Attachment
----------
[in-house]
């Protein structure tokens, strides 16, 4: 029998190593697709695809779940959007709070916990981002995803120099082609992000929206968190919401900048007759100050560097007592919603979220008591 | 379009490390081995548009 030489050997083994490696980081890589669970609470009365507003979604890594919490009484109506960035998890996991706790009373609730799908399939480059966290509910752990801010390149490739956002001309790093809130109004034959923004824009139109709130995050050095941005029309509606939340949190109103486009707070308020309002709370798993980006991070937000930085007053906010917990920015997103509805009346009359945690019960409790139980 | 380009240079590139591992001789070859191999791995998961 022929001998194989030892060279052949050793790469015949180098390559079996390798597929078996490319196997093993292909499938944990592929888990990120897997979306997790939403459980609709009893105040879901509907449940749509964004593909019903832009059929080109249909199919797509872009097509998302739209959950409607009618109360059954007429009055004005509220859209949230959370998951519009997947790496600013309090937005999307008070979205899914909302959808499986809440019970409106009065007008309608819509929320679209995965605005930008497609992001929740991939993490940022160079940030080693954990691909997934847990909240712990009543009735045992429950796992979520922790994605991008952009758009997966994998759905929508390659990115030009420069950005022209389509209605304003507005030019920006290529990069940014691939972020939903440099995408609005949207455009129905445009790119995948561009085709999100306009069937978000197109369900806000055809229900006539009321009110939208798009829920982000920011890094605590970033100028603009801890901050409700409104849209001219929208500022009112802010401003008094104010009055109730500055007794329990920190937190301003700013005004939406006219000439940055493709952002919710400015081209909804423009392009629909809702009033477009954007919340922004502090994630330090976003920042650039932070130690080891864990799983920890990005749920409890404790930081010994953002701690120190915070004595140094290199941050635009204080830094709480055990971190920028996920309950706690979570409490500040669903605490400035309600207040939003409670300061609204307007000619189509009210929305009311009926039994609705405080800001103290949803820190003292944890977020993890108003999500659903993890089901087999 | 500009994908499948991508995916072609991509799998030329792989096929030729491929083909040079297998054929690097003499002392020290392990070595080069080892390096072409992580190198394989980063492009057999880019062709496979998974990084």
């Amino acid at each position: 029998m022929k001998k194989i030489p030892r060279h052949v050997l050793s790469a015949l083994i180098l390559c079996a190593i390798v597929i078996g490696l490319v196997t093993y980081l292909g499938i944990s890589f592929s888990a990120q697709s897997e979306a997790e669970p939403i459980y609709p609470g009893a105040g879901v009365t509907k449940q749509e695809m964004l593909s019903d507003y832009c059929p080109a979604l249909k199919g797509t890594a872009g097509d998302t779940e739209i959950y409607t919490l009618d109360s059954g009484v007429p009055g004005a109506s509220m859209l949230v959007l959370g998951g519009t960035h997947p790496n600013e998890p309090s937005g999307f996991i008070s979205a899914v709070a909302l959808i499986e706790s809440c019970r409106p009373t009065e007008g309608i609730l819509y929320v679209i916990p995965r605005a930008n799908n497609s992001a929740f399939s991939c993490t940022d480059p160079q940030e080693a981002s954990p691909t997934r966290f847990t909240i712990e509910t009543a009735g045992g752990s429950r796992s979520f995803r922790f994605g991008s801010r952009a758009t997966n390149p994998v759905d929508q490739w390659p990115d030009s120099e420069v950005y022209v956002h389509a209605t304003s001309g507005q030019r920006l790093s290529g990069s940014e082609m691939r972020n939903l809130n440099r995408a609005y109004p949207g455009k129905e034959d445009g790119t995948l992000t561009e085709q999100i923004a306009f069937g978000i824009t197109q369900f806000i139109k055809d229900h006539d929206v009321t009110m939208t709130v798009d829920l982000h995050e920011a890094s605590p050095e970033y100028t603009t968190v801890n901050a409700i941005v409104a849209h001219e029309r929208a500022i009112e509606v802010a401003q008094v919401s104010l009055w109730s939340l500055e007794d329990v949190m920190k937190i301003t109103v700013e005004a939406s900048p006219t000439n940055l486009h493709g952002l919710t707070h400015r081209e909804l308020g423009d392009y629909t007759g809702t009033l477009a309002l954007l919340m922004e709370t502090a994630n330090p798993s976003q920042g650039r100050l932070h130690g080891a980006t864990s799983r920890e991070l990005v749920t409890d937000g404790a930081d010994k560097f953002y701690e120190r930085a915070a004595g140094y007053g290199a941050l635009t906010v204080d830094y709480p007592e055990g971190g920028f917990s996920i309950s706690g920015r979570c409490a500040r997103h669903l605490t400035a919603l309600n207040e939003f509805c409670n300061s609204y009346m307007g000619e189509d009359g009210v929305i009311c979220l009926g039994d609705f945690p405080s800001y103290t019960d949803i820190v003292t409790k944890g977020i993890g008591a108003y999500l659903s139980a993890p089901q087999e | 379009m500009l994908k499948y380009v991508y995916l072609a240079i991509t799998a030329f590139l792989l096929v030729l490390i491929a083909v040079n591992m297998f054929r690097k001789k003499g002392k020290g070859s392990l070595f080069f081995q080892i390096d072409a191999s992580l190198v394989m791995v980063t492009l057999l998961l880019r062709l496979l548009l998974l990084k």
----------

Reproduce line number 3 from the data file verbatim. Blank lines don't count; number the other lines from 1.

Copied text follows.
């Amino acid at each position: 029998m022929k001998k194989i030489p030892r060279h052949v050997l050793s790469a015949l083994i180098l390559c079996a190593i390798v597929i078996g490696l490319v196997t093993y980081l292909g499938i944990s890589f592929s888990a990120q697709s897997e979306a997790e669970p939403i459980y609709p609470g009893a105040g879901v009365t509907k449940q749509e695809m964004l593909s019903d507003y832009c059929p080109a979604l249909k199919g797509t890594a872009g097509d998302t779940e739209i959950y409607t919490l009618d109360s059954g009484v007429p009055g004005a109506s509220m859209l949230v959007l959370g998951g519009t960035h997947p790496n600013e998890p309090s937005g999307f996991i008070s979205a899914v709070a909302l959808i499986e706790s809440c019970r409106p009373t009065e007008g309608i609730l819509y929320v679209i916990p995965r605005a930008n799908n497609s992001a929740f399939s991939c993490t940022d480059p160079q940030e080693a981002s954990p691909t997934r966290f847990t909240i712990e509910t009543a009735g045992g752990s429950r796992s979520f995803r922790f994605g991008s801010r952009a758009t997966n390149p994998v759905d929508q490739w390659p990115d030009s120099e420069v950005y022209v956002h389509a209605t304003s001309g507005q030019r920006l790093s290529g990069s940014e082609m691939r972020n939903l809130n440099r995408a609005y109004p949207g455009k129905e034959d445009g790119t995948l992000t561009e085709q999100i923004a306009f069937g978000i824009t197109q369900f806000i139109k055809d229900h006539d929206v009321t009110m939208t709130v798009d829920l982000h995050e920011a890094s605590p050095e970033y100028t603009t968190v801890n901050a409700i941005v409104a849209h001219e029309r929208a500022i009112e509606v802010a401003q008094v919401s104010l009055w109730s939340l500055e007794d329990v949190m920190k937190i301003t109103v700013e005004a939406s900048p006219t000439n940055l486009h493709g952002l919710t707070h400015r081209e909804l308020g423009d392009y629909t007759g809702t009033l477009a309002l954007l919340m922004e709370t502090a994630n330090p798993s976003q920042g650039r100050l932070h130690g080891a980006t864990s799983r920890e991070l990005v749920t409890d937000g404790a930081d010994k560097f953002y701690e120190r930085a915070a004595g140094y007053g290199a941050l635009t906010v204080d830094y709480p007592e055990g971190g920028f917990s996920i309950s706690g920015r979570c409490a500040r997103h669903l605490t400035a919603l309600n207040e939003f509805c409670n300061s609204y009346m307007g000619e189509d009359g009210v929305i009311c979220l009926g039994d609705f945690p405080s800001y103290t019960d949803i820190v003292t409790k944890g977020i993890g008591a108003y999500l659903s139980a993890p089901q087999e | 379009m500009l994908k499948y380009v991508y995916l072609a240079i991509t799998a030329f590139l792989l096929v030729l490390i491929a083909v040079n591992m297998f054929r690097k001789k003499g002392k020290g070859s392990l070595f080069f081995q080892i390096d072409a191999s992580l190198v394989m791995v980063t492009l057999l998961l880019r062709l496979l548009l998974l990084k």